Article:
Los Altos teen Will Randleman recently biked 70 miles in 6 1/2 hours.
However, the Homestead High School senior is not an ordinary teenager and wasn’t riding an ordinary bike.
Randleman, who described himself as an “incomplete quadriplegic,” rode a recumbent bike – one he can ride while lying down – to raise money for the Bay Area Outreach and Recreation Program (BORP) at the nonprofit organization’s annual Revolution Ride and Festival Sept. 21 in Santa Rosa.
Randleman was paralyzed playing football in eighth grade when he tried to make a tackle but instead collided with another player, causing his C4 and C5 vertebrae to break.
“When I was first injured, the doctors didn’t know if I would be able to breathe on my own again, let alone walk,” he said. “The first four vertebrae are the most crucial to motion, so my injury was severe.”
His parents described their son in an email as “courageous, imperturbable and persistent,” and highlighted his sense of humor, which they said has helped him confront his disability.
In the three and a half years after the injury, Randleman’s parents noted that he “found out how much power was in him. He became extremely patient, persistent and dedicated to his recovery every single day but also toward life in general. He always tells us to never give up, to just keep trying. He matured really fast, realizing what was really important in life.”
The 17-year-old moved around using a wheelchair the first three years but has now graduated to a walker.
“I have reached a point in my recovery where it’s really about how much work I put in, so I have some control,” he said. “It sounds harsh to say, but in some cases there is really nothing you can do to recover. At first, it’s really up to the doctors and your body to do the work, and all you can do is hope. Now, I know that I will be able to live independently, which was a major concern when I was first injured, and I know that through physical therapy, I can improve my mobility.”
Randleman has been involved with BORP since he found out about the organization a few months after his injury.
He said that although at first even a quarter-mile ride left him exhausted, through practice he has built up a lot of endurance.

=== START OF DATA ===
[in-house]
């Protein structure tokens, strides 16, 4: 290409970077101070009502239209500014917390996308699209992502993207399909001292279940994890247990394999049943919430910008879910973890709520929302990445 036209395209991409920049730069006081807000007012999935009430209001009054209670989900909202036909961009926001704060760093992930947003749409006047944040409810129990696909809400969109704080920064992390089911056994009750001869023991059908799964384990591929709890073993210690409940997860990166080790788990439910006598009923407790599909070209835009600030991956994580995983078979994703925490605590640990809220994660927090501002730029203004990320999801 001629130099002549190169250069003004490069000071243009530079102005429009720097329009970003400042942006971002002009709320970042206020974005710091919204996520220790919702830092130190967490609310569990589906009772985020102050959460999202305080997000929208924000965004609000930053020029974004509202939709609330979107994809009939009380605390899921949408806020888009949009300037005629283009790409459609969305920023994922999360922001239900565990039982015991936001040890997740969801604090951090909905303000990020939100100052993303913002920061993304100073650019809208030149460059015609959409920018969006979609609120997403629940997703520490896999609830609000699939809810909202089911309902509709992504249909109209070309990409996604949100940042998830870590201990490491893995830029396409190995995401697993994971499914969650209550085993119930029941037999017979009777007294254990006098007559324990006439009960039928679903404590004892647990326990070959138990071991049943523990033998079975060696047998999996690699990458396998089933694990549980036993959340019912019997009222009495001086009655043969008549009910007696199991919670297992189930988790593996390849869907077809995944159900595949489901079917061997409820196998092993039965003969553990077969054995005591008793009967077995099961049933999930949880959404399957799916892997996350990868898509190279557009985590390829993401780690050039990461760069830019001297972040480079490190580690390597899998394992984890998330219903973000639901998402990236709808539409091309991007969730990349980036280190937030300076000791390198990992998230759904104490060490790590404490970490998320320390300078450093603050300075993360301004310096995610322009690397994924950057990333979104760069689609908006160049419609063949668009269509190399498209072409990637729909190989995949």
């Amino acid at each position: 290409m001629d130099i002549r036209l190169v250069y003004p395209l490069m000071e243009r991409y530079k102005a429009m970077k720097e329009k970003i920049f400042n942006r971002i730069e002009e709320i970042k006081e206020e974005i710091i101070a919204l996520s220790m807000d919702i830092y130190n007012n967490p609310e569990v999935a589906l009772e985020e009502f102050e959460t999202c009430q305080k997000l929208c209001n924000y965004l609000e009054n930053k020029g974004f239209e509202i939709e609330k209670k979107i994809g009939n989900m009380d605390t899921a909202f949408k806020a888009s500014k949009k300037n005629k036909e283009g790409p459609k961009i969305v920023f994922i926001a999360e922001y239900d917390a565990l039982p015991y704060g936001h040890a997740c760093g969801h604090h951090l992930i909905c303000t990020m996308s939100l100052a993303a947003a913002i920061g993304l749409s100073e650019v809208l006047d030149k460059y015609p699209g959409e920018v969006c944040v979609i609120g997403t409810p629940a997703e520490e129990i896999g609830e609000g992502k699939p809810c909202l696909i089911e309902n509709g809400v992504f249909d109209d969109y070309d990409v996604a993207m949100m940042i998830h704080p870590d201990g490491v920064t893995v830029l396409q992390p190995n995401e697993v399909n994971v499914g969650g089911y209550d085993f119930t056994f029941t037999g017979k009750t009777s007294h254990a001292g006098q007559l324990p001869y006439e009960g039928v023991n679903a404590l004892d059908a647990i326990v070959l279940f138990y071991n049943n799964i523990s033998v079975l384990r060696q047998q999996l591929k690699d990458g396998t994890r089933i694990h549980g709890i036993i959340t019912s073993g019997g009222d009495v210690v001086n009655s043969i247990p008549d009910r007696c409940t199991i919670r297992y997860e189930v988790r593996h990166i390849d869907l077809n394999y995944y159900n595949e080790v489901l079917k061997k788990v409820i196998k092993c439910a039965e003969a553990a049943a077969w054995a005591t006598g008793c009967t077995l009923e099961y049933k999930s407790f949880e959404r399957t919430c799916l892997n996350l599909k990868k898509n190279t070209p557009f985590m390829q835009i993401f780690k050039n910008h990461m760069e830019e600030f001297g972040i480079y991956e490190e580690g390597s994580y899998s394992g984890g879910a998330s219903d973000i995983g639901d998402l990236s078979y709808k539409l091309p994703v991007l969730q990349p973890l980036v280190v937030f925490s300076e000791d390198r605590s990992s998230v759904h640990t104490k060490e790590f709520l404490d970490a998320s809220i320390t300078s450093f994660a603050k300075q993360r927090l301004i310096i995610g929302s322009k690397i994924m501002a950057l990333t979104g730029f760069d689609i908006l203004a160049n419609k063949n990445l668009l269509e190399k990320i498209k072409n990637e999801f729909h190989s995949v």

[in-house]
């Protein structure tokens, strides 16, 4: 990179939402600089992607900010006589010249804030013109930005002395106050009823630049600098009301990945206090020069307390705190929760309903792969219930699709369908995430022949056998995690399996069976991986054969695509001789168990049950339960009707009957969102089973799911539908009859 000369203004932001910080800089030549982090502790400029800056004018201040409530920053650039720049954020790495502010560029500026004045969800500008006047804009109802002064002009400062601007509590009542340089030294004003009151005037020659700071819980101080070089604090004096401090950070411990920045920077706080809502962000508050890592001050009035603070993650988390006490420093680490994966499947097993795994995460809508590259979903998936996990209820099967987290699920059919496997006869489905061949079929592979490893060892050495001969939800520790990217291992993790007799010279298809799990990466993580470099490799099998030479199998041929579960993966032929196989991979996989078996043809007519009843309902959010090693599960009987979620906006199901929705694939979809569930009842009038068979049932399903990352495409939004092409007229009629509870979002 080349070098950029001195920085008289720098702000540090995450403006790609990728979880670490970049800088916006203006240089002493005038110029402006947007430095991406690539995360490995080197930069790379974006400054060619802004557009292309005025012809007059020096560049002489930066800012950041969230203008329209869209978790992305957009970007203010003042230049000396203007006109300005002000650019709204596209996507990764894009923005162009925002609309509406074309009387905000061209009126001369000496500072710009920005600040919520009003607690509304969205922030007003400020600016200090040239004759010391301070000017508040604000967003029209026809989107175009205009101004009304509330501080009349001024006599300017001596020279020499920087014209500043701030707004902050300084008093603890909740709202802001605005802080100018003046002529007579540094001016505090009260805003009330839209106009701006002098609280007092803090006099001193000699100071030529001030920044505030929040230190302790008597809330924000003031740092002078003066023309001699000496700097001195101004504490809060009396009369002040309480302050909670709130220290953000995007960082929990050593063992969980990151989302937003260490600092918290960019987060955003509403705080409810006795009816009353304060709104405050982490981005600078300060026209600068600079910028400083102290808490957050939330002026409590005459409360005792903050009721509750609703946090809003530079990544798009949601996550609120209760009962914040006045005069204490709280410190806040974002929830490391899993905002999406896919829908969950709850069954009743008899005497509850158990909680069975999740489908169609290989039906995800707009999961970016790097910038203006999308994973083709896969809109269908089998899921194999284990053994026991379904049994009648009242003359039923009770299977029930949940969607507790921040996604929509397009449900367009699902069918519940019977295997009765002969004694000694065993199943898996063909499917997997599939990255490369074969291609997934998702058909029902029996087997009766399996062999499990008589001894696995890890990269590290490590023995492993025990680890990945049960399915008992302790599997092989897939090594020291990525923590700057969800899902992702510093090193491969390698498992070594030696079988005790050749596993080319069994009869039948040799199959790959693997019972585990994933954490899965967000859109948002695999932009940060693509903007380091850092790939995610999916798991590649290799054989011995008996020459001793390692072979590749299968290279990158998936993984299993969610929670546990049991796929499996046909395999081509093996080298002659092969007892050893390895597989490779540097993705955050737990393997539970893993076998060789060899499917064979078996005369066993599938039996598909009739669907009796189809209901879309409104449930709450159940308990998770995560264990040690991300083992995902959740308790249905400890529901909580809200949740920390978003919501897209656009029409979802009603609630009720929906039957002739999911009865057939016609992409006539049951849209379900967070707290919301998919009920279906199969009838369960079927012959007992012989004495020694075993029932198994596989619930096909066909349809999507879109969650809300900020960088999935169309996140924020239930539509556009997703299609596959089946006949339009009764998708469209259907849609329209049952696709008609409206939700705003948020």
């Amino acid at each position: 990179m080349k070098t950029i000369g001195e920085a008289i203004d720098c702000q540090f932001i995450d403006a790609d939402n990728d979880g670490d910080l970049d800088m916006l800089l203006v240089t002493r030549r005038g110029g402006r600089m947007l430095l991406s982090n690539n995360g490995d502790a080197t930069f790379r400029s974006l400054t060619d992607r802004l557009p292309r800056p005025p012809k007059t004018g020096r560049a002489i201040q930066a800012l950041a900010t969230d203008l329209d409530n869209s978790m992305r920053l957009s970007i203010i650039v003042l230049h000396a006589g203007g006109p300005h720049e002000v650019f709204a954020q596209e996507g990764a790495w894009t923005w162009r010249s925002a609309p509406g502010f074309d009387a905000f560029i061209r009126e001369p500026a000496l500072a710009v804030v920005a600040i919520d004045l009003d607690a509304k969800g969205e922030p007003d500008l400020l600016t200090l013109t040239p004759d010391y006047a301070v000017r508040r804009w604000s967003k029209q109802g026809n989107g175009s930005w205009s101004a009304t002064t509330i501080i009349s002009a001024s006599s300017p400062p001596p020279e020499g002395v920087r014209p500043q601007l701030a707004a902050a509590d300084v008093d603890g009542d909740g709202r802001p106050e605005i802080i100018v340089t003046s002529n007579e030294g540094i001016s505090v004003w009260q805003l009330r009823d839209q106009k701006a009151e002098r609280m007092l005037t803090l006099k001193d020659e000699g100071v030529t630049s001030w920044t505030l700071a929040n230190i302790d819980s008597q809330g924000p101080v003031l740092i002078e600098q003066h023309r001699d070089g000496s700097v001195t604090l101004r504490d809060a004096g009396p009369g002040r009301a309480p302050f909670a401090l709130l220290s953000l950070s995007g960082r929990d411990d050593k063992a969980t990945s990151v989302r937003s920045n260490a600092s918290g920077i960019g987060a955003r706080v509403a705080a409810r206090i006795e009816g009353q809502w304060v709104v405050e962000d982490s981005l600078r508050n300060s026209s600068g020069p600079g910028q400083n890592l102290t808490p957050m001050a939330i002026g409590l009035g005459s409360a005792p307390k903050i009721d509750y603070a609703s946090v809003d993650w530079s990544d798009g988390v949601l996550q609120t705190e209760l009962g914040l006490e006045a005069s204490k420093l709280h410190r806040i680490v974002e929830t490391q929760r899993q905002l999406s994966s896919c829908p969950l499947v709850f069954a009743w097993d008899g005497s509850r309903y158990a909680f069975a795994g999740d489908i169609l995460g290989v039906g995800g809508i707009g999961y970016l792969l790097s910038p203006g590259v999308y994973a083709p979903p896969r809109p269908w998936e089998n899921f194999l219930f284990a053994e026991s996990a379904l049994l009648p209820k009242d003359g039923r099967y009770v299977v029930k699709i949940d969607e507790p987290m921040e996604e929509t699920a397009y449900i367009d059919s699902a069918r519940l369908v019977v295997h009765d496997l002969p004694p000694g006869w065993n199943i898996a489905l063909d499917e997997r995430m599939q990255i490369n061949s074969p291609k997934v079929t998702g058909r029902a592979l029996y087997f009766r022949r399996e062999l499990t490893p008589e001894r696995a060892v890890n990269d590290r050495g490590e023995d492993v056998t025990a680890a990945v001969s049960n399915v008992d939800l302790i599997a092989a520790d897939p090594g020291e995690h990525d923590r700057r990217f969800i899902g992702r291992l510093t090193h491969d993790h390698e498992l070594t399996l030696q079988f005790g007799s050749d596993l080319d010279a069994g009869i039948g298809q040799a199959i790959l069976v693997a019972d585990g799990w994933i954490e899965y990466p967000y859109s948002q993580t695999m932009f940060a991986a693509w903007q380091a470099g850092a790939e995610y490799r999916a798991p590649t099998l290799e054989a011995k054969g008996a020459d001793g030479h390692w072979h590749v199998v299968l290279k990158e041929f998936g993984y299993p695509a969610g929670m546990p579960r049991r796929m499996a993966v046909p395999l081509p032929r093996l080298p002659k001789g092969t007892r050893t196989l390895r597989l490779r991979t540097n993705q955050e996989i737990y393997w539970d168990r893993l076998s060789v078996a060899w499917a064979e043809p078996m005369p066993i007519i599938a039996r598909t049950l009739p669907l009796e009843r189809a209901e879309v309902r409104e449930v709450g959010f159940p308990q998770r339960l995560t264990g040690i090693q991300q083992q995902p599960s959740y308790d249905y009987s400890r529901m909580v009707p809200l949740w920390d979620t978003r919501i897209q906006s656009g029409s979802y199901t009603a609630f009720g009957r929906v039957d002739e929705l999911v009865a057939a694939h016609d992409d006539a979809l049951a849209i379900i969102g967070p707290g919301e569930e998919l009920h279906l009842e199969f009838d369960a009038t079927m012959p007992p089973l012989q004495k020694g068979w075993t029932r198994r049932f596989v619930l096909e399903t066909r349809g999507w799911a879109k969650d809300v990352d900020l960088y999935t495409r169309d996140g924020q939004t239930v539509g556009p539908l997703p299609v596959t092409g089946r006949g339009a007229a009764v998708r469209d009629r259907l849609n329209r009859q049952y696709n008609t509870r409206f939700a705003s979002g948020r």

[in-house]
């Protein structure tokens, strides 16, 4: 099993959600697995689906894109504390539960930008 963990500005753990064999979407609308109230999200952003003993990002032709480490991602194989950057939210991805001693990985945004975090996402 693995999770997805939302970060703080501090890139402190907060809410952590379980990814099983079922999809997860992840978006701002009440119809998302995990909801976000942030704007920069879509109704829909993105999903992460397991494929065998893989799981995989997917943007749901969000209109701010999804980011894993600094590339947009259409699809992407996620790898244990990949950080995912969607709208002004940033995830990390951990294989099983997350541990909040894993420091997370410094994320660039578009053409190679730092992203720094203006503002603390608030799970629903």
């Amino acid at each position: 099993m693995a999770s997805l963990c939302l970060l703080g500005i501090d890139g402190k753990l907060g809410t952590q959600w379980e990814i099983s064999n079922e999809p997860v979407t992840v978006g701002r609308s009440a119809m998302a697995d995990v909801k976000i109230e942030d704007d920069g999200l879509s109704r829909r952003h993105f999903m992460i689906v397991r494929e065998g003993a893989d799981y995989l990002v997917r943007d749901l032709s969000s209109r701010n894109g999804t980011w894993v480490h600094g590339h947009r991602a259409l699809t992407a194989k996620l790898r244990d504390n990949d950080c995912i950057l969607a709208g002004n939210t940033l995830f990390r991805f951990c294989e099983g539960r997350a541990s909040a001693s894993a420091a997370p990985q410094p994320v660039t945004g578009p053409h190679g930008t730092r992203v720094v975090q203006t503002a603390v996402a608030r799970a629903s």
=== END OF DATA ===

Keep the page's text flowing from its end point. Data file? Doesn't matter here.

During the 2017 Revolution Ride and Festival, Randleman rode 20 miles. In 2018, he rode 54 miles, and this year he increased that number to 73.
“(In 2018) I was supposed to ride 50 miles, but I made a wrong turn,” he said with a chuckle.
This year, he was supposed to ride 70 miles but made a wrong turn again.
“I was so focused and determined that I forgot to turn,” he said jokingly.
His father, Randy, rode alongside him every time.
“It was great to experience that with him and to see the reactions of other people when they heard his story and saw what he could do,” Randy said. “Will was not only the youngest rider for that distance – he was the only handicapped rider doing the 73-mile ride.”
Randleman was the top fundraiser for the event all three years.
Over the span, he raised more than $50,000 for BORP.
New goals and challenges
Riding a recumbent bike means Randleman does not need to worry about balancing on two wheels, and he does not need to put his foot down when stopping to keep the bike upright. He explained that BORP has a garage with bikes that feature many types of modifications, including electric gear shifters and a boost for going uphill.
“BORP gives me something to look forward to, a new goal each year,” Randleman said. “It is an opportunity to get outside and be active, as well as to see people my age with the same injury. At the hospital, most of the other people I saw were significantly older, so I wasn’t able to connect with them in the same way.”
Despite his injury, Randleman has many of the same high schools experiences as his classmates. In his free time, he likes to draw, play Xbox and hang out with friends. This year, he was selected for Homestead’s homecoming court.
After graduating next spring, Randleman plans to take a gap year to focus on physical therapy. He continues to engage with BORP, working with some people from the program on a process for spreading adaptive sports to developing countries.
His parents noted that their son visits and talks with newly injured people, answering their questions and giving them hope.
“Will knows what it is like to go through that, to struggle with adversity and uncertainty and to suffer setbacks and to preserve dignity while being completely dependent on others,” Randy said. “(This experience) will serve him well for the rest of his long, independent life.”